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Forage and breed effects on behavior and temperament of pregnant beef heifers

Permanent URL:
http://handle.nal.usda.gov/10113/56878
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Abstract:
Integration of behavioral observations with traditional selection schemes may lead to enhanced animal well-being and more profitable forage-based cattle production systems. Brahman-influenced (BR; n=64) and Gelbvieh x Angus (GA; n=64) heifers consumed either toxic endophyte-infected tall fescue (E+) or one of two nontoxic endophyte-infected tall fescue (NT) cultivars during two years. Heifers were weighed at midpoint and termination of grazing. Grazing behavior (grazing, resting in the shade, lying, or standing without grazing) was recorded (n=13 visual observations per year in June and July) for each pasture. During year 2, exit velocity and serum prolactin were determined. Grazing behavior was influenced (P < 0.05) by an interaction between fescue cultivar and breed type. Gelbvieh x Angus heifers assigned to E+ pastures had the lowest percentage of animals grazing and the largest percentage of animals resting in the shade. Brahman-influenced heifers had faster exit velocities (P < 0.001) than GA heifers (0.52 vs. 0.74 ? 0.04 seconds/meter, respectively). Bodyweight was affected (P < 0.01) by an interaction of tall fescue cultivar and day, and an interaction of tall fescue cultivar and breed type. Heifers grazing NT pastures were heavier (P < 0.01) than heifers grazing E+ pastures at midpoint and termination. Gelbvieh x Angus heifers grazing NT pastures were heavier (P < 0.01) than GA and BR heifers grazing E+ and BR heifers grazing NT pastures. An interaction of forage cultivar and breed type occurred for serum prolactin (P < 0.01). Collectively fescue cultivar, exit velocity, and concentrations of serum prolactin were associated with grazing behavior. Heifers grazing NT pastures were observed to be grazing more than heifers assigned to E+ pastures, regardless of breed type, which may have contributed to changes in bodyweight and average daily gain in heifers. Integration of behavioral observations along with traditional selection schemes may lead to enhanced animal well-being and more profitable forage-based cattle production systems.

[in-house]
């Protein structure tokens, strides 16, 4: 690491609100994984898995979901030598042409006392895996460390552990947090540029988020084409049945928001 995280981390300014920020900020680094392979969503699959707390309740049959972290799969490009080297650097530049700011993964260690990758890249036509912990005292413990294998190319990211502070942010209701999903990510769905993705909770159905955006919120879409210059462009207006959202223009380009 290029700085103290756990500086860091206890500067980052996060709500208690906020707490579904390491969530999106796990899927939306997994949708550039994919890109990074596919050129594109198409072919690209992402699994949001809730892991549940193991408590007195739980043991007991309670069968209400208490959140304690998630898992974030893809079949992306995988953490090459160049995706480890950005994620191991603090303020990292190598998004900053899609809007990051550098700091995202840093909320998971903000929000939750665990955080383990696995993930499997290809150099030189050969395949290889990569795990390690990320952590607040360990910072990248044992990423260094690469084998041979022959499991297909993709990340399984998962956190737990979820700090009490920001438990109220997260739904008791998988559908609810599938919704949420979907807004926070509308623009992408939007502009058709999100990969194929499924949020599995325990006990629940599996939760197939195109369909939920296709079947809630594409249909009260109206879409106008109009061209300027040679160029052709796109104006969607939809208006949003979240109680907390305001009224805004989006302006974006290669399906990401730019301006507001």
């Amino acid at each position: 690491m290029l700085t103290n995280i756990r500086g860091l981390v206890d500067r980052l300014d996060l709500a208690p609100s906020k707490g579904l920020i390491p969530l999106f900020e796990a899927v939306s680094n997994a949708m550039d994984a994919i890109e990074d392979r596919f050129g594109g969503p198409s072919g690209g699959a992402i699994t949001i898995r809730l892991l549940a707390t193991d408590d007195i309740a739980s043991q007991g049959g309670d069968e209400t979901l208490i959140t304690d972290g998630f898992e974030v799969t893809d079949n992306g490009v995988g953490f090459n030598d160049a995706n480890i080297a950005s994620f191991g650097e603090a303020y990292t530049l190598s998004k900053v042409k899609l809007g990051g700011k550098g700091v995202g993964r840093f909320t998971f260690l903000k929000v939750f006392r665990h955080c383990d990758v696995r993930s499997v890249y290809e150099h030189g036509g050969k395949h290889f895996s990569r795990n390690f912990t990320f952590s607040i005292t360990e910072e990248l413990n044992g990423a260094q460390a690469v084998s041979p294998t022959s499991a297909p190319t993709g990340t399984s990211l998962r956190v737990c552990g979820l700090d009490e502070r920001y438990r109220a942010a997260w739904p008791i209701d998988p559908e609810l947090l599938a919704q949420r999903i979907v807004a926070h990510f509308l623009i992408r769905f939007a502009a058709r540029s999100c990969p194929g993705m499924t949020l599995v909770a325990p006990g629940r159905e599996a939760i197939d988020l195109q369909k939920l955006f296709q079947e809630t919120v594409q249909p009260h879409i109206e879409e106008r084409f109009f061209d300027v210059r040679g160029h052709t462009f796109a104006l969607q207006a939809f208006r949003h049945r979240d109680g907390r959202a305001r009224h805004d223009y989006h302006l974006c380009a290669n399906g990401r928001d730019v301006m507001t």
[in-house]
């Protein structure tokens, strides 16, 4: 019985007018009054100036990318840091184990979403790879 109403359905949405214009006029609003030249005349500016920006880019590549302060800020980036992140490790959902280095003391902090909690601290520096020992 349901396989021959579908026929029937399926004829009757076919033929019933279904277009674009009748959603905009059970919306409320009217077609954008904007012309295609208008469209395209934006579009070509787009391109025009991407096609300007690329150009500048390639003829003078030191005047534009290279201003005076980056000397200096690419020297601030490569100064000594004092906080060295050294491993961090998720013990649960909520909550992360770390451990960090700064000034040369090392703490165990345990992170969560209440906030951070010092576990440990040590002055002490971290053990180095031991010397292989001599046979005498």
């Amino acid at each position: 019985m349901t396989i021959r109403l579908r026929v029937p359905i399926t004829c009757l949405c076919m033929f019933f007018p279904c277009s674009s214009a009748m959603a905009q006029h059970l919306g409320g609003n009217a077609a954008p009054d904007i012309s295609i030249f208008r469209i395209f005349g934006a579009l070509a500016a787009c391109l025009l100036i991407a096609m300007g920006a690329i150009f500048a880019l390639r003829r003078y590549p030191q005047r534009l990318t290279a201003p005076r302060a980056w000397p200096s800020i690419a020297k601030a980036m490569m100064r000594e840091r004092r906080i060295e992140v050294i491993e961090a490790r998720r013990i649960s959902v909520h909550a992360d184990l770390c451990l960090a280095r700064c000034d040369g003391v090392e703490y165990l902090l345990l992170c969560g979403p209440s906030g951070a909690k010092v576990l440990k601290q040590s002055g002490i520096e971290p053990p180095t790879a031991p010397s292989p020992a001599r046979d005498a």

Author(s):
Angela R. Mays , Michael L. Looper , Benjamin C. Williamson , Kenneth P. Coffey , Wayne K. Coblentz , Glen E. Aiken , Charles F. Rosenkrans
Subject(s):
Angus , Brahman , Festuca arundinacea , Gelbvieh , animal behavior , animal well-being , artificial selection , beef cattle , body weight changes , breed differences , cattle production , cultivars , endophytes , forage , fungal diseases of plants , grazing , heifers , observational studies , pastures , plant pathogenic fungi , pregnancy , production technology , prolactin , temperament , weight gain
Source:
Journal of Animal Science and Biotechnology 2013 v.4 no.1
Language:
English
Year:
2013
Collection:
Journal Articles, USDA Authors, Peer-Reviewed
Rights:
Works produced by employees of the U.S. Government as part of their official duties are not copyrighted within the U.S. The content of this document is not copyrighted.